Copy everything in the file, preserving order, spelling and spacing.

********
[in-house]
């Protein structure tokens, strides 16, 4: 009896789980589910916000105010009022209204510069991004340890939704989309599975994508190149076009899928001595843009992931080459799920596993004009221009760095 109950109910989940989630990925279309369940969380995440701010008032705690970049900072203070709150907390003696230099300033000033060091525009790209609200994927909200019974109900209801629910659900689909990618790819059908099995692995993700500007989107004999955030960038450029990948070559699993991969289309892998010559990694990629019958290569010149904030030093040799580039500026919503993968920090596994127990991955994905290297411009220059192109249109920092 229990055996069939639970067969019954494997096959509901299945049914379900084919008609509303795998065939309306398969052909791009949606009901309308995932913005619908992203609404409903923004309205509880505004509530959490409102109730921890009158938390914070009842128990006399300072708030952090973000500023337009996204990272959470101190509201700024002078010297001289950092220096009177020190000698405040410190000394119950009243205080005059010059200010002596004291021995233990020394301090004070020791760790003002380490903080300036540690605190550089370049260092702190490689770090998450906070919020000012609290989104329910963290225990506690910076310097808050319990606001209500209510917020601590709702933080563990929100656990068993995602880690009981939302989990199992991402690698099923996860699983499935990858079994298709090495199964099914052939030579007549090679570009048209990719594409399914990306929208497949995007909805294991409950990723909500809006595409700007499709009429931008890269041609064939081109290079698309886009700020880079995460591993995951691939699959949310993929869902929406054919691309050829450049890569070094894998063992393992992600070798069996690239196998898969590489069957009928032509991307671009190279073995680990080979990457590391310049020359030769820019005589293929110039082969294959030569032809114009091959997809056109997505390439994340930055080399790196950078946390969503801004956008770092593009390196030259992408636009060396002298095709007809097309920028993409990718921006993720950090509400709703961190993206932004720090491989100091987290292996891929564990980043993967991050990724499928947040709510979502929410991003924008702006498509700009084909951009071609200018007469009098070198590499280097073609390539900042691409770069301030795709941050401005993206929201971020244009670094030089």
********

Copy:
[in-house]
């Protein structure tokens, strides 16, 4: 009896789980589910916000105010009022209204510069991004340890939704989309599975994508190149076009899928001595843009992931080459799920596993004009221009760095 109950109910989940989630990925279309369940969380995440701010008032705690970049900072203070709150907390003696230099300033000033060091525009790209609200994927909200019974109900209801629910659900689909990618790819059908099995692995993700500007989107004999955030960038450029990948070559699993991969289309892998010559990694990629019958290569010149904030030093040799580039500026919503993968920090596994127990991955994905290297411009220059192109249109920092 229990055996069939639970067969019954494997096959509901299945049914379900084919008609509303795998065939309306398969052909791009949606009901309308995932913005619908992203609404409903923004309205509880505004509530959490409102109730921890009158938390914070009842128990006399300072708030952090973000500023337009996204990272959470101190509201700024002078010297001289950092220096009177020190000698405040410190000394119950009243205080005059010059200010002596004291021995233990020394301090004070020791760790003002380490903080300036540690605190550089370049260092702190490689770090998450906070919020000012609290989104329910963290225990506690910076310097808050319990606001209500209510917020601590709702933080563990929100656990068993995602880690009981939302989990199992991402690698099923996860699983499935990858079994298709090495199964099914052939030579007549090679570009048209990719594409399914990306929208497949995007909805294991409950990723909500809006595409700007499709009429931008890269041609064939081109290079698309886009700020880079995460591993995951691939699959949310993929869902929406054919691309050829450049890569070094894998063992393992992600070798069996690239196998898969590489069957009928032509991307671009190279073995680990080979990457590391310049020359030769820019005589293929110039082969294959030569032809114009091959997809056109997505390439994340930055080399790196950078946390969503801004956008770092593009390196030259992408636009060396002298095709007809097309920028993409990718921006993720950090509400709703961190993206932004720090491989100091987290292996891929564990980043993967991050990724499928947040709510979502929410991003924008702006498509700009084909951009071609200018007469009098070198590499280097073609390539900042691409770069301030795709941050401005993206929201971020244009670094030089």